I find The Birth Order Book by Kevin Leman to be very interesting on many levels. As an indvidual, I find it interesting to get some insight into why I am the way I am. As a spouse, I find it enlightening to get some insight on why he does some of the things he does. As a parent, I find it valuable to get some advice on how to parent my different children.
My last post on Birth Order was advice for parenting all birth orders. Leman also goes into further detail on each individual birth order group, and that is where we will visit next, starting with first borns and only children. This is my take on the chapter.
A huge obstacle you need to take note of and handle carefully with your first child is perfectionism. As Leman points out, "When you are little--very little--and try to imitate someone much older and bigger, you soon get the idea you have to be "perfect" (page 269).
So what is the first rule for parents toward their first born?
Don't nitpick--don't fix.
A lot of parents can do this without realizing it. Your little one wants to be just like you and wants to help you with everything you do. So she wants to help vacuum. You let her. Then you go over it after she is done. This can give her the message that what she did wasn't good enough. This can happen with folding socks, making beds, dusting...anything really.
A whole lot of parenting books talk about the importance of not going behind your child and re-doing chores. Most of the books I have read have given this advice because doing so can cause a child who won't do chores well--why bother? Leman brings up a good point that it can make the child feel like she isn't good enough and that she never will be.
Hey, I understand the desire to fix something that isn't perfect. I am really glad I first read to not fix behind your kids when Brayden was still a baby. I have to stop myself from doing it--but I do.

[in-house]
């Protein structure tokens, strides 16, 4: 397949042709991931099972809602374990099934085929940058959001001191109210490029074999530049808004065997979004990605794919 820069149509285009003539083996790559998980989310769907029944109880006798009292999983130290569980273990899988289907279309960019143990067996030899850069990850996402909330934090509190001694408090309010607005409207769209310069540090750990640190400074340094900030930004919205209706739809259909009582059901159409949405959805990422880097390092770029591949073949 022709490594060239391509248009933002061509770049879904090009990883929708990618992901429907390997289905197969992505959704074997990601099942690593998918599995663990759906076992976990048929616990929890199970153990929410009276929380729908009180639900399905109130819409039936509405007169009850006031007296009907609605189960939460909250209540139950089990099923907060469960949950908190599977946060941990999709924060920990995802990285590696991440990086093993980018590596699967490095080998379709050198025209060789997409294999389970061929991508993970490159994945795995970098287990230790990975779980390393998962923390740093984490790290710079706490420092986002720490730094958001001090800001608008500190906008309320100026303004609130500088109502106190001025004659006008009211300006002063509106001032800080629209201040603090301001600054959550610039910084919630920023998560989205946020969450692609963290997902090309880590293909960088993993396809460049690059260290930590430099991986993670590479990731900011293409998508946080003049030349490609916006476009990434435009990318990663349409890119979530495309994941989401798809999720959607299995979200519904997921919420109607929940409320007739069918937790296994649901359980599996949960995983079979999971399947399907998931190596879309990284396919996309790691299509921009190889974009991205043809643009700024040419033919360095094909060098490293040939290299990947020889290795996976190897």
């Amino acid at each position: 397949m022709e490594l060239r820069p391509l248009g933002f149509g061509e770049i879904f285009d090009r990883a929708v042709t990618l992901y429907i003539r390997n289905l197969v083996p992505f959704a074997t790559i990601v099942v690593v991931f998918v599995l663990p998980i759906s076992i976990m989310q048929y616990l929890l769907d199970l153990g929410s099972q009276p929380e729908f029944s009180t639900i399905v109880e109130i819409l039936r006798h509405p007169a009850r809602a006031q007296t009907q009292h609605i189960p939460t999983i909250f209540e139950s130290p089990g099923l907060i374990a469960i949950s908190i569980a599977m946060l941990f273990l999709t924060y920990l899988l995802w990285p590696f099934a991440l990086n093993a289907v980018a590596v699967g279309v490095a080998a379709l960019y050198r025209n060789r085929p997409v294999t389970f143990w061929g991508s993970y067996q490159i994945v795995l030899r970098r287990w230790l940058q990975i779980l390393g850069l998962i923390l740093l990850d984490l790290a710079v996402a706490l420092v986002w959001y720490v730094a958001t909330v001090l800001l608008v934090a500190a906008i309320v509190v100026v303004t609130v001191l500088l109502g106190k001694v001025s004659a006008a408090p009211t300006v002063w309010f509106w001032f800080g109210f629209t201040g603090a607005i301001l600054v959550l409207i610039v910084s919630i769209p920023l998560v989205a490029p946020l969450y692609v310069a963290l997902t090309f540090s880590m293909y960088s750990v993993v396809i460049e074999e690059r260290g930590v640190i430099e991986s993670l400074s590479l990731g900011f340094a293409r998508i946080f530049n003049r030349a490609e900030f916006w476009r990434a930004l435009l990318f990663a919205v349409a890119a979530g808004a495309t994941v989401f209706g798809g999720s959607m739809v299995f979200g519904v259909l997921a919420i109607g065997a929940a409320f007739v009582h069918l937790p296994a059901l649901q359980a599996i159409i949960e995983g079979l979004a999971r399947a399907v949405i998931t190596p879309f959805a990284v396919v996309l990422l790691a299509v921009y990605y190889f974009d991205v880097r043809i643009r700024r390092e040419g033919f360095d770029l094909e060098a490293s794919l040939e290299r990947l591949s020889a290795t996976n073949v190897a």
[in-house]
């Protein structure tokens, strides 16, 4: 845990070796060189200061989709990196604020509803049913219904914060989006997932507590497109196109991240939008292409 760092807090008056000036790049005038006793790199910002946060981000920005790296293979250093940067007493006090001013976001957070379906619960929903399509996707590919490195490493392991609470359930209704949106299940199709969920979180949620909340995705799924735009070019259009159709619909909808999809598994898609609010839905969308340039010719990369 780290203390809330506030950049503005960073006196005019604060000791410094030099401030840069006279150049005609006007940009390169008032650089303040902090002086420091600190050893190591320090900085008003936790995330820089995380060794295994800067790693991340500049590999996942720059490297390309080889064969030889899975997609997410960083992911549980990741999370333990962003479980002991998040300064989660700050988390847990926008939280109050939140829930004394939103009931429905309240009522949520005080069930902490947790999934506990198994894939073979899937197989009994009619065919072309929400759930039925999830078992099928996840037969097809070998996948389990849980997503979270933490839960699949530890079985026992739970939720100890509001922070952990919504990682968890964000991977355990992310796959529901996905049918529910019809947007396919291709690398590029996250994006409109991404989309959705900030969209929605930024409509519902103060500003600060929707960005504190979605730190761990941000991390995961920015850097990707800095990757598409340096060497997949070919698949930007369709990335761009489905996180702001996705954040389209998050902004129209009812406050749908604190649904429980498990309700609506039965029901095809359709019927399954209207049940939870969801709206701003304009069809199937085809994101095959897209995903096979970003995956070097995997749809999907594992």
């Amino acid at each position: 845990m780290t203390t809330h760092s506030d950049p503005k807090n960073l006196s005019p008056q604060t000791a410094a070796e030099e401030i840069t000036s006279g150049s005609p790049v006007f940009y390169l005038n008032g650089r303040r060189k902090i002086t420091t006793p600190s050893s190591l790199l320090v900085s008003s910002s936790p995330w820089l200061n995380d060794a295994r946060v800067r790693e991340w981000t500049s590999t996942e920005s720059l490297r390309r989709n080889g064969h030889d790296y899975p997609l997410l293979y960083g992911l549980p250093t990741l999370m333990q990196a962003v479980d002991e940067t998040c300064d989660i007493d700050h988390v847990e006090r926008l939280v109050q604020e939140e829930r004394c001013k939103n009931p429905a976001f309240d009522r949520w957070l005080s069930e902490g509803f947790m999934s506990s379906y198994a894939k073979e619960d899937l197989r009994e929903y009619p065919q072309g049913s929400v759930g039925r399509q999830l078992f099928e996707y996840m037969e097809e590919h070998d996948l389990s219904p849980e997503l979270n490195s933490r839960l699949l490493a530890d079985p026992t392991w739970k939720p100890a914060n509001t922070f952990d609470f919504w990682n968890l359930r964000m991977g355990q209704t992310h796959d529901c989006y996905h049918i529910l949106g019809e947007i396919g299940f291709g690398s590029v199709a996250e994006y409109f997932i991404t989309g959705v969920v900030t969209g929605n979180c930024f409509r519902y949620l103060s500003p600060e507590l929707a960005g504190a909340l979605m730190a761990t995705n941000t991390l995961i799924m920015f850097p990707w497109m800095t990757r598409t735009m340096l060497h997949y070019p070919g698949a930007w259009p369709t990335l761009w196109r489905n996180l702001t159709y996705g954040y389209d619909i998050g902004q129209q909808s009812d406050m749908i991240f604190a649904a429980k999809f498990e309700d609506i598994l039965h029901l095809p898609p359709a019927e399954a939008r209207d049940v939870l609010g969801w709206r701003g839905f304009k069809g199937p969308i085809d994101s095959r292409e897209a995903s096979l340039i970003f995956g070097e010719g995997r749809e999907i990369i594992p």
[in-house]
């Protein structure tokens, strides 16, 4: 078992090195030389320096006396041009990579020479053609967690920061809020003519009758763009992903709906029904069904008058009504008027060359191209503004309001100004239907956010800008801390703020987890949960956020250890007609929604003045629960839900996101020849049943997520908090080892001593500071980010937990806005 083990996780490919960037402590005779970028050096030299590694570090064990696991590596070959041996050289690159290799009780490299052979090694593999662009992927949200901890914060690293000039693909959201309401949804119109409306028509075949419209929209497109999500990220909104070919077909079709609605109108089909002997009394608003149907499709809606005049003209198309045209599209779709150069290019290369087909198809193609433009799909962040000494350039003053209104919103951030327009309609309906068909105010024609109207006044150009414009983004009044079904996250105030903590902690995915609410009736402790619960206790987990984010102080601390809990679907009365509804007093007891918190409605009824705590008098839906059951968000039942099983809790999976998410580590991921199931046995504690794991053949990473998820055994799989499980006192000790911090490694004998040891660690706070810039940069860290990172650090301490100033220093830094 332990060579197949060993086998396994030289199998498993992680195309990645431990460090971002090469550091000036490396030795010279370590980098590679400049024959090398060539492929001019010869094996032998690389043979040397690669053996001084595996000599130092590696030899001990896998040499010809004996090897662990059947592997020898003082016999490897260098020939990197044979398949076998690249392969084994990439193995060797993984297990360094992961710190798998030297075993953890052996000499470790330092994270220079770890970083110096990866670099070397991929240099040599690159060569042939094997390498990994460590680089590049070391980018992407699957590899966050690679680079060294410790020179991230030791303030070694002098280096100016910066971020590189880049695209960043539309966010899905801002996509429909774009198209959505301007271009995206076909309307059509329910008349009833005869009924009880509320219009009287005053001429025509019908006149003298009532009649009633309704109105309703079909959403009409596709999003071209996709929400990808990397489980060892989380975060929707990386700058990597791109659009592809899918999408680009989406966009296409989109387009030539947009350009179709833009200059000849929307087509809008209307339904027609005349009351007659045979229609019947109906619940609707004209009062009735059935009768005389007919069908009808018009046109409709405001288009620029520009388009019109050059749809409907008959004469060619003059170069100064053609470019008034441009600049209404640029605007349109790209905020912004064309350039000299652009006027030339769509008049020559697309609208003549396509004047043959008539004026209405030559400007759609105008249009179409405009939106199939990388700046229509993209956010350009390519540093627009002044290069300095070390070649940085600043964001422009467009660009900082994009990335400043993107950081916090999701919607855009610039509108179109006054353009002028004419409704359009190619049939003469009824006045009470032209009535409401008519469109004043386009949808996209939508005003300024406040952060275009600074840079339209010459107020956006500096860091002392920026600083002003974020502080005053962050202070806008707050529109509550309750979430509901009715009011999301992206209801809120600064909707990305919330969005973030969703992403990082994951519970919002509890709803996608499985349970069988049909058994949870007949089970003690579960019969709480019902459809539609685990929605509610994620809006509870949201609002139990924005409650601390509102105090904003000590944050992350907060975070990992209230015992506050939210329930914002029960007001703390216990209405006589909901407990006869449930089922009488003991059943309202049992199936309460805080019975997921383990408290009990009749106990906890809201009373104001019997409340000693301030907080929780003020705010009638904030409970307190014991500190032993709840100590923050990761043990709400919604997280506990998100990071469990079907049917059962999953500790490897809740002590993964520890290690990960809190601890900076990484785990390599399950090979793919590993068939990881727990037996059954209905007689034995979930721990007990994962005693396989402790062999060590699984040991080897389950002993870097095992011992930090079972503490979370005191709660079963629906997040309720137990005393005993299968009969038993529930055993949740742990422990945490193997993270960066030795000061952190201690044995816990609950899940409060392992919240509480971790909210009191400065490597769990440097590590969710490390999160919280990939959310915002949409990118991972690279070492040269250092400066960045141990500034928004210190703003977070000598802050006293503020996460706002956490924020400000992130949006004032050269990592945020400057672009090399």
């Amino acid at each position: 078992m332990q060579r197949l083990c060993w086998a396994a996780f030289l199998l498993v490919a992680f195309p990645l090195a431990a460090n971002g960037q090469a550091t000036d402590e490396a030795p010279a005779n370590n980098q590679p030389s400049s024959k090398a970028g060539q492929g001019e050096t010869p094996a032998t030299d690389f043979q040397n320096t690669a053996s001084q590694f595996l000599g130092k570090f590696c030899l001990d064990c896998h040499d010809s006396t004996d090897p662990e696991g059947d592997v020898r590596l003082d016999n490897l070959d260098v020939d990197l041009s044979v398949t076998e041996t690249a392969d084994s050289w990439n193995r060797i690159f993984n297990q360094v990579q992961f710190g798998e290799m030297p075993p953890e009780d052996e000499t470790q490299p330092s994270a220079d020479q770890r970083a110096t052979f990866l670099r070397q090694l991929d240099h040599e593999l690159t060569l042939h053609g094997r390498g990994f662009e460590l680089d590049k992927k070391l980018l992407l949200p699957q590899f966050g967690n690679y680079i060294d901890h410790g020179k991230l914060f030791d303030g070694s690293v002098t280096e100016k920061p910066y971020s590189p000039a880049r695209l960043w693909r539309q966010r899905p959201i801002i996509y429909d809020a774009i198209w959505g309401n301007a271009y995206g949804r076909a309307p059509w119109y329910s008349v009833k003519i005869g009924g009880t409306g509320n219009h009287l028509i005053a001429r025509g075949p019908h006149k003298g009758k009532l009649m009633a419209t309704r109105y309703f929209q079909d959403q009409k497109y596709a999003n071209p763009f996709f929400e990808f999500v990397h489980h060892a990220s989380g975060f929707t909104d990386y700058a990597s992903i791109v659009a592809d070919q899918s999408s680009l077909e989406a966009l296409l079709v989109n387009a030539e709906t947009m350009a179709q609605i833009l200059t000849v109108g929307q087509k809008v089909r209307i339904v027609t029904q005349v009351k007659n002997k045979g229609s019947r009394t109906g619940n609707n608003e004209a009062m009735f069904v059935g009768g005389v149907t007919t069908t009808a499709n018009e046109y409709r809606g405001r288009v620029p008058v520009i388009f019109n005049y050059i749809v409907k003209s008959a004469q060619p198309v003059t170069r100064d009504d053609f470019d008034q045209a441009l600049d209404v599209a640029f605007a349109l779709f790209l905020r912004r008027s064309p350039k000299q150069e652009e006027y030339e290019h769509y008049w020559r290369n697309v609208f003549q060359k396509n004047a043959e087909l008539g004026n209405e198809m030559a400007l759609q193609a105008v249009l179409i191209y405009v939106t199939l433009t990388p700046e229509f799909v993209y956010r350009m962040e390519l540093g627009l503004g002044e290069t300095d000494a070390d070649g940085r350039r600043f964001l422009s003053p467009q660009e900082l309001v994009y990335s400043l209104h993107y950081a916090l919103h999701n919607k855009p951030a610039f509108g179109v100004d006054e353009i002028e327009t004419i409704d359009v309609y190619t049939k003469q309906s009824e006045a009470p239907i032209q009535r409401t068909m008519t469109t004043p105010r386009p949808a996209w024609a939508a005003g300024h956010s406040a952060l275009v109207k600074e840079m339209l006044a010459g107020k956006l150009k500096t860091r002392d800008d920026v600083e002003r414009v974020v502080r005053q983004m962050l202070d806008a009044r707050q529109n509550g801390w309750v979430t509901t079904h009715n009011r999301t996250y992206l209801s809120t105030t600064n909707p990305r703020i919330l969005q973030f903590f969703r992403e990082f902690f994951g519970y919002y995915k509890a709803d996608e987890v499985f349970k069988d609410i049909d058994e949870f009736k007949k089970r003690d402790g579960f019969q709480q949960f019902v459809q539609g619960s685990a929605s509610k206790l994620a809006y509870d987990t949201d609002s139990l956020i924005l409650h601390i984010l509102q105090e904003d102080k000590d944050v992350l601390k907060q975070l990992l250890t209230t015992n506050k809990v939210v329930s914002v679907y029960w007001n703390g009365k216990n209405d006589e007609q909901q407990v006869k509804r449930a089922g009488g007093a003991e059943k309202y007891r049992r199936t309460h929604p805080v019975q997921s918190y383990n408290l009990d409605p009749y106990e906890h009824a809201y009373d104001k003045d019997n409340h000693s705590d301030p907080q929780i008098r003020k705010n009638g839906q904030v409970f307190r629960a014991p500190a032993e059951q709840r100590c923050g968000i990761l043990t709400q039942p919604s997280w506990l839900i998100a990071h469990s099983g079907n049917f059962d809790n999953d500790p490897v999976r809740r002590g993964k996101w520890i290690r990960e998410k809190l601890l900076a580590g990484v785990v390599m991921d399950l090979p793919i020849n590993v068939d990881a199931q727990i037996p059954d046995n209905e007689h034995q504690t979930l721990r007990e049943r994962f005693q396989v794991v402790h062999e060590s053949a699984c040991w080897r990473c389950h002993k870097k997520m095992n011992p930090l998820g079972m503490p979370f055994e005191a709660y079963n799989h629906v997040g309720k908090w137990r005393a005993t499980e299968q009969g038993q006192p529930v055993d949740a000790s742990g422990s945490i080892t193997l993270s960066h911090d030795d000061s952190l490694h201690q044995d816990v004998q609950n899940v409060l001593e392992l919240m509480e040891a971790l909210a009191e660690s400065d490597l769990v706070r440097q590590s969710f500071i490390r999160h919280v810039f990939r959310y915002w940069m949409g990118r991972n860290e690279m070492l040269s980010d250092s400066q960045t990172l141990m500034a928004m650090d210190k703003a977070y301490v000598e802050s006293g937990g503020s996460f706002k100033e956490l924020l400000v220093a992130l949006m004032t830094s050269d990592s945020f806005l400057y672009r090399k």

And don't think you can fix it when they are out of the room and they won't notice; they will. I have a good friend who tells stories of her mom fixing things behind her. She knew.
When your child has given her best effort, accept it. Ask for excellence, not perfection. For more discussion on this idea, see the blog label chores.
The next obstacle in parenting your first born is that your child wants to be just like you. And because your first born is the only child to take your time and attention, your will often be overprotective. An important thing for you to do as the parent of this first born is to ...
Your child wants to be just like you. If you hide your every flaw or refuse to recognize your mistakes, your child will aspire to the same. Apologize to your child when you mess up. Ask for forgiveness. It is good for your child to see you acknowledge your mistakes and your own need for improvement. Don't make excuses for yourself, and don't blame others (or extenuating circumstances) for your actions. Take ownership.
The next point with your oldest child (and you can see these could easily apply to any child--these points are especially important to an oldest because of a perfectionist tendency. A perfectionist takes mom fixing his bed hard, while a non-perfectionist might see that as an opportunity to put in less effort next time since mom will re-do it anyway)...where was I...oh, yes, next point.
Focus on positive.
Focus on the positive of what is happening, not the one flaw. Don't say great job and follow up with the "you missed a spot." Just end it with the great job. Your perfectionist oldest child doesn't need her flaws and mistakes pointed out to her.